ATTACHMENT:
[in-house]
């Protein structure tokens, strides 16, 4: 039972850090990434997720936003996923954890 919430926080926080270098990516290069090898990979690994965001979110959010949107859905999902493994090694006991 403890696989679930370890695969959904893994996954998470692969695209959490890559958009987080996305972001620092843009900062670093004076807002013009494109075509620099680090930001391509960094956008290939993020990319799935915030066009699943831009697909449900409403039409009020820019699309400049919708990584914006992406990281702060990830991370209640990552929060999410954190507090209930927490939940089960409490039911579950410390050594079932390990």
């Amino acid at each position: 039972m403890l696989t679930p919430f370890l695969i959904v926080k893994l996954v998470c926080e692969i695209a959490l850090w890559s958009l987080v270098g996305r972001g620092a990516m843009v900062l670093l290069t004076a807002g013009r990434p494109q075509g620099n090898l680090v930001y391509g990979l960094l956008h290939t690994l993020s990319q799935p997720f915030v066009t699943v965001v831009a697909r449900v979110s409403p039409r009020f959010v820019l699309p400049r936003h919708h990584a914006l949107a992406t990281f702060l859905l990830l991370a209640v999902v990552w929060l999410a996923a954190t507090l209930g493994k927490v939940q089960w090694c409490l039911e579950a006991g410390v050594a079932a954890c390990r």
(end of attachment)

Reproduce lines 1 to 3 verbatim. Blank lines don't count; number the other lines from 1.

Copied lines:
[in-house]
């Protein structure tokens, strides 16, 4: 039972850090990434997720936003996923954890 919430926080926080270098990516290069090898990979690994965001979110959010949107859905999902493994090694006991 403890696989679930370890695969959904893994996954998470692969695209959490890559958009987080996305972001620092843009900062670093004076807002013009494109075509620099680090930001391509960094956008290939993020990319799935915030066009699943831009697909449900409403039409009020820019699309400049919708990584914006992406990281702060990830991370209640990552929060999410954190507090209930927490939940089960409490039911579950410390050594079932390990």
């Amino acid at each position: 039972m403890l696989t679930p919430f370890l695969i959904v926080k893994l996954v998470c926080e692969i695209a959490l850090w890559s958009l987080v270098g996305r972001g620092a990516m843009v900062l670093l290069t004076a807002g013009r990434p494109q075509g620099n090898l680090v930001y391509g990979l960094l956008h290939t690994l993020s990319q799935p997720f915030v066009t699943v965001v831009a697909r449900v979110s409403p039409r009020f959010v820019l699309p400049r936003h919708h990584a914006l949107a992406t990281f702060l859905l990830l991370a209640v999902v990552w929060l999410a996923a954190t507090l209930g493994k927490v939940q089960w090694c409490l039911e579950a006991g410390v050594a079932a954890c390990r």